But that was four months prior. Now he was on the phone, and he thought I might have the right stuff. The Zoom stuff.

"Goat," he said, "You have to make some skits for me." My friends and I had been theater geeks, and I had done four straight years of comedy troupe skits. Monty Python, Kids in the Hall, that sort of thing. Nothing original. I'd write the connective material, arrange the skits, put together the props and costumes list, and direct. We'd gotten decent at it, too. (Yes, there is video. No, you can't see it.) Now Lupo wanted me to make some original content for him. Create a sketch comedy troupe; something I'd always wanted to try.

"Make a half hour," Lupo declared. "If it takes off and gets hits, we'll talk business."

So I wrote the skits, sent them to Lupo, and Lupo-as-producer approved them.

It was time to round up the gang. Which meant that I was going back to Ann Arbor. To do skits, you should have around four or five people, and two of my still-viable prospects were living up there in the same house.

The way I figured it, we all had our role. I was the writer, the settled-down guy down Indianapolis with a corporate job. I was pretty good at straight man roles, or parts where the comedy came from how crazy the otherwise regular-seeming person was behaving. Also I could play a squirrel, if need be, but we all hoped it wouldn't come to that.

Morgan and Lee (along with my good friend and non-participant Herring) were living the dream in a house that was quickly becoming area legend-fodder. Essentially it had become a room of our fraternity house, expanded to house size, plus money. It was nearly completely void of responsibility, nearly completely full of rapidly accumulating garbage and cigarette butts, and nearly completely fun for the first 23 hours of a 24-hour visit. After that, it sort of became hard to breath for a weekend warrior, which is (I had to face it) what I had become.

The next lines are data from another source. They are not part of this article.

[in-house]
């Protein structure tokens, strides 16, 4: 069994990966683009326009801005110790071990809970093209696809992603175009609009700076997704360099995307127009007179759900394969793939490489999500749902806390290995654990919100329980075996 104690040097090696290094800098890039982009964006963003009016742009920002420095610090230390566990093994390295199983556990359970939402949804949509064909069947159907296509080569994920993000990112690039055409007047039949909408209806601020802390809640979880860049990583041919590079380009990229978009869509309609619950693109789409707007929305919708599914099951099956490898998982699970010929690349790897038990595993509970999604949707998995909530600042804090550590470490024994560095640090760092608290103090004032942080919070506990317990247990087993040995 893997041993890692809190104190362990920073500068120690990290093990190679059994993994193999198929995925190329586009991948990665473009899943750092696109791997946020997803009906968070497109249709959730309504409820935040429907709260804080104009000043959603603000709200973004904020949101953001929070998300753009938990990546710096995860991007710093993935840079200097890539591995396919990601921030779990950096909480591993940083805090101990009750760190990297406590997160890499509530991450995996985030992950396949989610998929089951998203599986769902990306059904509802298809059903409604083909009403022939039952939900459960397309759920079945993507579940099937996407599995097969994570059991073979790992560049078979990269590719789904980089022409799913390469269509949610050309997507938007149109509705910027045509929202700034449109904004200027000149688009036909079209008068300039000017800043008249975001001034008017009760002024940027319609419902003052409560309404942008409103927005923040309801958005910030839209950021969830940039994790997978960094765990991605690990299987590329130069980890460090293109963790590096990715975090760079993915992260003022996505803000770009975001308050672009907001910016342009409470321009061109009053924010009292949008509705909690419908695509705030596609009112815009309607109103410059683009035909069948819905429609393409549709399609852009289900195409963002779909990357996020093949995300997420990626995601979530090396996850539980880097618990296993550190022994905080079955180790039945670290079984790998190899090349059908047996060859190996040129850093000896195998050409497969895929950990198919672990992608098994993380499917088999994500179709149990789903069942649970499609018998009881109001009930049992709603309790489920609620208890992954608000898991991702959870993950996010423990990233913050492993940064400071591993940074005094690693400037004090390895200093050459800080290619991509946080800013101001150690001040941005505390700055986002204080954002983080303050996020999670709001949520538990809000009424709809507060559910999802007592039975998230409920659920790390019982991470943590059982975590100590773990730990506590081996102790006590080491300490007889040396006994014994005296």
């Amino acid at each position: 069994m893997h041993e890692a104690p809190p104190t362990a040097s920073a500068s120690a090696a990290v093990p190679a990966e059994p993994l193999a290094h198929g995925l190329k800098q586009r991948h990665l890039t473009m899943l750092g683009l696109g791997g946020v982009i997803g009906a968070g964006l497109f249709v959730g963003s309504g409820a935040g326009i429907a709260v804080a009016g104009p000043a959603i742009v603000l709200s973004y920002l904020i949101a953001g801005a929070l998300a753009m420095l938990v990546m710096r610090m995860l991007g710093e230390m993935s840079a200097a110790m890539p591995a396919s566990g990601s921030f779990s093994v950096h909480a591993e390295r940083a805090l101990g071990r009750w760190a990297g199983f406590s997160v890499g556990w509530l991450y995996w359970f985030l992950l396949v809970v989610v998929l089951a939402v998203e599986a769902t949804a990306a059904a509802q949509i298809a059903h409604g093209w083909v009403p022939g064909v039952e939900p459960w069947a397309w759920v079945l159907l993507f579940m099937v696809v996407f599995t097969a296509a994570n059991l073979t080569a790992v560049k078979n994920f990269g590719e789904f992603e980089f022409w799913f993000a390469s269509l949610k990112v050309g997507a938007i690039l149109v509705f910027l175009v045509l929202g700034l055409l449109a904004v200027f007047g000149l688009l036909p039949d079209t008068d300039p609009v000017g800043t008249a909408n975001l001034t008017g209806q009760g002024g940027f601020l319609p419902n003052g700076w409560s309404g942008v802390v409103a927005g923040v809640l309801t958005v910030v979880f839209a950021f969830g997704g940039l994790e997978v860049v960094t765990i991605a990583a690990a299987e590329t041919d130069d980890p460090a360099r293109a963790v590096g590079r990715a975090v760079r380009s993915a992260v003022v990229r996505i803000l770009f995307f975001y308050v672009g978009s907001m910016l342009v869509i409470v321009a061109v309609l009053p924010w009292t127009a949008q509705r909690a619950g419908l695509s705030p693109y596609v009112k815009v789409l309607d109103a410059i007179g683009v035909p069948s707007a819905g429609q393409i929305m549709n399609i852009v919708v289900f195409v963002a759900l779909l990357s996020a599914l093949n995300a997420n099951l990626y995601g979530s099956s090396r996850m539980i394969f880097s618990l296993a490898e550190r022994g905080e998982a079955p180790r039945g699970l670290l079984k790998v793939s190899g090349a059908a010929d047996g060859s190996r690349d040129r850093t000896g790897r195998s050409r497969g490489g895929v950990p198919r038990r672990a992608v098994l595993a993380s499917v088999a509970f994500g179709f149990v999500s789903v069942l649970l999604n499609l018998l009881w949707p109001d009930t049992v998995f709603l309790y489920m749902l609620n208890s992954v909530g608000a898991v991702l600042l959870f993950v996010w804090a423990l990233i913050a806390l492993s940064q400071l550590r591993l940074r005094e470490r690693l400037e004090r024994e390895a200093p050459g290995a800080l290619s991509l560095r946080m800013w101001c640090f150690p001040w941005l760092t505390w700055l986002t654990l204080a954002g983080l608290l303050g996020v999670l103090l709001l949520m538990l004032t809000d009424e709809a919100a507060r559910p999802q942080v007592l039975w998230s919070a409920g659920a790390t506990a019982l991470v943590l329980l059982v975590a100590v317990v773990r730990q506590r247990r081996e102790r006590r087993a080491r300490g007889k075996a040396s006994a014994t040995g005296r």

Morgan was a mad scientist, driven by curiosity. An engineering grad, sort of, he could figure out how to do it, as long as long as you wanted it done in the most interesting and inefficient way. In his room was his bed and two broken floor-to ceiling amps that he'd found out on the curb in the rain, broken. He had a plan for them, which may have involved converting them into homeless shelters for raccoons for all I know, but that plan was still coalescing (or congealing). In the meanwhile, he had to climb over the things each night to crash, if he wanted to crash in his own bed. As a result, Morgan typically crashed at his girlfriend's place. Morgan was a solid actor, but had a unique style, which involved doing odd things that completely trashed the scene, except when they were total comic genius, a style that I figured would be perfect for multiple takes. A body of pipe cleaners set at acute angles, with a perfect oval, a recumbent egg, of a head on top. Quick movements. If you were in the right frame of mind, he reminded you of a man-sized newt. An odd newt, yes, but he had a certain intensity and conviction that helped him with the ladies (his lady friend of the time was quickly recruited to play the wife in "Sorry, I Killed Your Mom"). He spoke in insistent staccato, and was perhaps the best person you'd ever want to have around if what you desired was a long and complicated debate, topic beside the point. He was rarely correct, but then again, he was rarely wrong, either. He was uncommonly competent and totally impossible to count on. He loved MDMA like a Marine loves his rifle. He was going to be good at the off-kilter character actor bits, probably a lot of juicy roles. That is, if he showed up.